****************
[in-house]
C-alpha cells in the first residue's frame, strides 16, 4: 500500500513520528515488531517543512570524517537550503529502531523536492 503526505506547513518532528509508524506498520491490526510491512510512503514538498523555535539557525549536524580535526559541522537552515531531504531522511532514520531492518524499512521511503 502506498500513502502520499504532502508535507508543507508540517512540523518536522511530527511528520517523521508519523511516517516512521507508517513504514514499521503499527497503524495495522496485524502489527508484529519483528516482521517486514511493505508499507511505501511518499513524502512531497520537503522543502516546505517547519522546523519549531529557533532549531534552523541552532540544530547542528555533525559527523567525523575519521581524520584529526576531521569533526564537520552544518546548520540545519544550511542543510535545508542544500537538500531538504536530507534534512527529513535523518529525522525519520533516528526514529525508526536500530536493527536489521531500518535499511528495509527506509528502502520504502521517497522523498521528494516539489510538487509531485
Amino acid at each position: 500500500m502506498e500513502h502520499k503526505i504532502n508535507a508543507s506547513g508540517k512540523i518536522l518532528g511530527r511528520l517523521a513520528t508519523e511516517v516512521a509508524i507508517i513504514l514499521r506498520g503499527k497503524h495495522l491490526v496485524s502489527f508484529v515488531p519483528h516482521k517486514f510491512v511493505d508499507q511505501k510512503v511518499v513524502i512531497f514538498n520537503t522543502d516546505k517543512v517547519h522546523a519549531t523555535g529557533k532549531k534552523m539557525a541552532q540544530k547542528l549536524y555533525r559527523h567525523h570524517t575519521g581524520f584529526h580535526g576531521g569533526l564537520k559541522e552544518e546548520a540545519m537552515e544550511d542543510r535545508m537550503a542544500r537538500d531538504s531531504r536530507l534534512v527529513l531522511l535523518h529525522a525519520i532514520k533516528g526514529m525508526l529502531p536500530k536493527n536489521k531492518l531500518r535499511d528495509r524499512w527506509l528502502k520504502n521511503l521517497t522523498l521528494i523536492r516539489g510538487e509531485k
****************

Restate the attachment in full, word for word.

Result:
[in-house]
C-alpha cells in the first residue's frame, strides 16, 4: 500500500513520528515488531517543512570524517537550503529502531523536492 503526505506547513518532528509508524506498520491490526510491512510512503514538498523555535539557525549536524580535526559541522537552515531531504531522511532514520531492518524499512521511503 502506498500513502502520499504532502508535507508543507508540517512540523518536522511530527511528520517523521508519523511516517516512521507508517513504514514499521503499527497503524495495522496485524502489527508484529519483528516482521517486514511493505508499507511505501511518499513524502512531497520537503522543502516546505517547519522546523519549531529557533532549531534552523541552532540544530547542528555533525559527523567525523575519521581524520584529526576531521569533526564537520552544518546548520540545519544550511542543510535545508542544500537538500531538504536530507534534512527529513535523518529525522525519520533516528526514529525508526536500530536493527536489521531500518535499511528495509527506509528502502520504502521517497522523498521528494516539489510538487509531485
Amino acid at each position: 500500500m502506498e500513502h502520499k503526505i504532502n508535507a508543507s506547513g508540517k512540523i518536522l518532528g511530527r511528520l517523521a513520528t508519523e511516517v516512521a509508524i507508517i513504514l514499521r506498520g503499527k497503524h495495522l491490526v496485524s502489527f508484529v515488531p519483528h516482521k517486514f510491512v511493505d508499507q511505501k510512503v511518499v513524502i512531497f514538498n520537503t522543502d516546505k517543512v517547519h522546523a519549531t523555535g529557533k532549531k534552523m539557525a541552532q540544530k547542528l549536524y555533525r559527523h567525523h570524517t575519521g581524520f584529526h580535526g576531521g569533526l564537520k559541522e552544518e546548520a540545519m537552515e544550511d542543510r535545508m537550503a542544500r537538500d531538504s531531504r536530507l534534512v527529513l531522511l535523518h529525522a525519520i532514520k533516528g526514529m525508526l529502531p536500530k536493527n536489521k531492518l531500518r535499511d528495509r524499512w527506509l528502502k520504502n521511503l521517497t522523498l521528494i523536492r516539489g510538487e509531485k